Wlliam Gilmore Simms
The Letters of William Gilmore Simms. Vol. 6, Supplement >> 1273a James Lawson >> Page 259

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Page 259

Correspondence | U of South Carolina P | 2012
Transcription OCTOBER 1867 259
or any other labour, untill I shall be quietly settled down at home—if I may be said to have a home. In the meantime be pleased to write me as soon as you recieve the within article & say how it suits you. As it is not easy to know what you design or desire clearly, and as I can not conjecture how far you are willing to go in Politics, and what you think & what you wish said, I necessarily speak more vaguely and with more caution than would be the case under better advisement. Address me here before my departure; and be pleased to give me your names. Simply to write as "Ed'rs of So. Society" is rather too mythical. You will also be so good as to state in what manner you would prefer to make your payments. My needs, as in the case of most of our wretched people, render it important that the quid should be equally prompt and certain. It will be your policy as well as mine, that the Editorials which I may write for you should, in no wise be coupled with my name.' I myself will attach my name to such pieces as I design should bear it. Yours truly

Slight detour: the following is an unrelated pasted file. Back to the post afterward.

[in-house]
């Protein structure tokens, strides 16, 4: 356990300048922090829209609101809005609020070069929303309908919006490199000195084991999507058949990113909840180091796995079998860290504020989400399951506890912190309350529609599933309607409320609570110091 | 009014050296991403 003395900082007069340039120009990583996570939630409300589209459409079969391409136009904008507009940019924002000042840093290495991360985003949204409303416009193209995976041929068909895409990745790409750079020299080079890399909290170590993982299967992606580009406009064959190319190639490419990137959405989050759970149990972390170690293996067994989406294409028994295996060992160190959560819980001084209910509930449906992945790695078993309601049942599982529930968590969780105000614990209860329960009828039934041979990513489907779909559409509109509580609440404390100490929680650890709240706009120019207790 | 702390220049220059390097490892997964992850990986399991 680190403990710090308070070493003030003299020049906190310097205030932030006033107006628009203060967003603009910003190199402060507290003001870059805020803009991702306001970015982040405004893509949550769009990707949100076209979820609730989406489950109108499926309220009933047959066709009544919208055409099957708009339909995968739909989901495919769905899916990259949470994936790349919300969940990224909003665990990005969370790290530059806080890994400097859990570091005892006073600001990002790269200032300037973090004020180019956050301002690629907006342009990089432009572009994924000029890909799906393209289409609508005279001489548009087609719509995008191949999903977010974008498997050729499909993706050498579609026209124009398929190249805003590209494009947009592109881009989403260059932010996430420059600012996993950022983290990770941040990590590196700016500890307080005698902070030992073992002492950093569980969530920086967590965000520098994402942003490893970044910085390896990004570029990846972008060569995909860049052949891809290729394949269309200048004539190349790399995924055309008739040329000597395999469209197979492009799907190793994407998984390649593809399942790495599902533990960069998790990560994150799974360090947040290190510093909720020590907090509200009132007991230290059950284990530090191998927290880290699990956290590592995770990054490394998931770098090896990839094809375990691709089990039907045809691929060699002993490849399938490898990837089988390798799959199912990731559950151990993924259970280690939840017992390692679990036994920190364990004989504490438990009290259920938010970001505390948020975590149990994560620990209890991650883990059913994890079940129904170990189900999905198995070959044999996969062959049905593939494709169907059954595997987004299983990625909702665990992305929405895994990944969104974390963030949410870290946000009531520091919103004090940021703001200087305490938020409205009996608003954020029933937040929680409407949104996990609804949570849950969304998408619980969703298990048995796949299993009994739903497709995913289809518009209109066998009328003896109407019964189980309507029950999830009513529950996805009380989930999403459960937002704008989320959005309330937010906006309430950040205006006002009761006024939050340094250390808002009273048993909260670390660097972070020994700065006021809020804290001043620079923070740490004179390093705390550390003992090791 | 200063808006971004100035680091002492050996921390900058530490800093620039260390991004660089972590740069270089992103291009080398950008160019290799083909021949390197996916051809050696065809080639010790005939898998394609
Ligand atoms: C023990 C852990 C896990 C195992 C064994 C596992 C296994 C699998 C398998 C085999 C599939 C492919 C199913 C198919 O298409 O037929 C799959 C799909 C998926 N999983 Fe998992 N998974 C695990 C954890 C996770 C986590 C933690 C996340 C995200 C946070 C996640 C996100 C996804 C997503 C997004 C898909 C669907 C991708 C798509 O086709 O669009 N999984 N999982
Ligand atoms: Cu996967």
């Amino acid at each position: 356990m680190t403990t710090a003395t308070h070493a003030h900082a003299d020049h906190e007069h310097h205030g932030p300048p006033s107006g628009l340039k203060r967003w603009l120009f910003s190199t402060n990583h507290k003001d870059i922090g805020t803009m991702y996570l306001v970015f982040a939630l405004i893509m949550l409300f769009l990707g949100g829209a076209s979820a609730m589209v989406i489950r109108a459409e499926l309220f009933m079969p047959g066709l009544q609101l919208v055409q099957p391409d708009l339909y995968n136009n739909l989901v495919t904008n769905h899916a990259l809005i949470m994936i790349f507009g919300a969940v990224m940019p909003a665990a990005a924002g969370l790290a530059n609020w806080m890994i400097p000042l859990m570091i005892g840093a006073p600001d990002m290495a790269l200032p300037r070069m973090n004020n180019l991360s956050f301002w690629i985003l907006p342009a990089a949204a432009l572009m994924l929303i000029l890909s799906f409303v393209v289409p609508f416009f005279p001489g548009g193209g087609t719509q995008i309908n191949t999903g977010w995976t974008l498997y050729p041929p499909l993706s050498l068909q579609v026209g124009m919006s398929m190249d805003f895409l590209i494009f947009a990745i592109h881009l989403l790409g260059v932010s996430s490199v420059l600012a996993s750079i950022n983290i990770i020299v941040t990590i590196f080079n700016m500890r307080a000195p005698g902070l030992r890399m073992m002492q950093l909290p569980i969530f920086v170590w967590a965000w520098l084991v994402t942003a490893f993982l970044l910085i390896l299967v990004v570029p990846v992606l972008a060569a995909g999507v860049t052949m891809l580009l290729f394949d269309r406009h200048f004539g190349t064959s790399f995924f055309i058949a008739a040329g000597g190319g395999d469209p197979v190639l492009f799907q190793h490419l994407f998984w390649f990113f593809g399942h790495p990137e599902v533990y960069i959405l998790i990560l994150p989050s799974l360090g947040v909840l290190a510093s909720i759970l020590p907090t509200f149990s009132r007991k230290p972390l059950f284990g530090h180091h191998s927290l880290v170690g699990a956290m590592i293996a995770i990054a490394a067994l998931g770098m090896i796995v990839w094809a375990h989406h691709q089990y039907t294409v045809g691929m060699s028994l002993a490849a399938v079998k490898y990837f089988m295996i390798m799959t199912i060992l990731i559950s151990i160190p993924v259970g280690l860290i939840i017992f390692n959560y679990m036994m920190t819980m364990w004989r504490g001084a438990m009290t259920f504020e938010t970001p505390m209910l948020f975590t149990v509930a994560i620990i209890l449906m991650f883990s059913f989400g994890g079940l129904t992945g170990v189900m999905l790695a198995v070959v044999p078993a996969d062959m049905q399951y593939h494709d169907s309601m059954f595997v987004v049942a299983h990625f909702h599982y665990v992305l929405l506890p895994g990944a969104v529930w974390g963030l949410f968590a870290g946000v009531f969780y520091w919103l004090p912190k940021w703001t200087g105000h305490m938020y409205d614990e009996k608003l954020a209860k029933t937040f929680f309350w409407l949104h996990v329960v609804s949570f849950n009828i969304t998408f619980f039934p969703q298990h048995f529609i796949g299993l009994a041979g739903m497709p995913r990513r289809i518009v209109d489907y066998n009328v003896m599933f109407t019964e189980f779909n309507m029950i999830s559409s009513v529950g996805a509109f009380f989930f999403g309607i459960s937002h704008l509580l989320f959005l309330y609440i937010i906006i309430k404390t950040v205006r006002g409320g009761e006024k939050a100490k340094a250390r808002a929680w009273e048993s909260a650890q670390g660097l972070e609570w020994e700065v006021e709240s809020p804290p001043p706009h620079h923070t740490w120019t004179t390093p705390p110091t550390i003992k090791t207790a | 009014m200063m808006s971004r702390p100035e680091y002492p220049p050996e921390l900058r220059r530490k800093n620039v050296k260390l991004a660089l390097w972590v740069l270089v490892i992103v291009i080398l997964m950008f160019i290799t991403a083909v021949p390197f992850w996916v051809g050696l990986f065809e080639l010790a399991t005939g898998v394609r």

W. Gilmore Simms
1273a : To JAMES LAWSON'
Oct. 5 1867 dear Lawson.
I should have been greatly glad to see Mr. Verplanck2 in person, & tried to meet him. Had I done so I could have told him much of Cardozo, which my present limit of time will not permit me to write. J. N. Cardozo, not Cardoza, is a Jew of liberal character.—His favorite province as a writer was political economy. He wrote for the Southern Review on subjects of this description. He was for some 40 years an Editor (newspaper) in Charleston & elswhere in

'"Southern Society,""What of the South?," and "A Republic of Letters" (see note 4, Sept. 20 [1271a]) carry no signature.
'This letter is written on stationery with the following letterhead: "Office of Lawson & Walker, Average Adjusters & Insurance Brokers No. 62 Wall Street. New York 18." We want to thank Professor Thomas L. McHaney, of Georgia State University, for bringing this letter to our attention.
'Gulian Crommelin Verplanck (1786-1870), of New York City, was a teacher and author. He was a member of Congress during 1825-1833.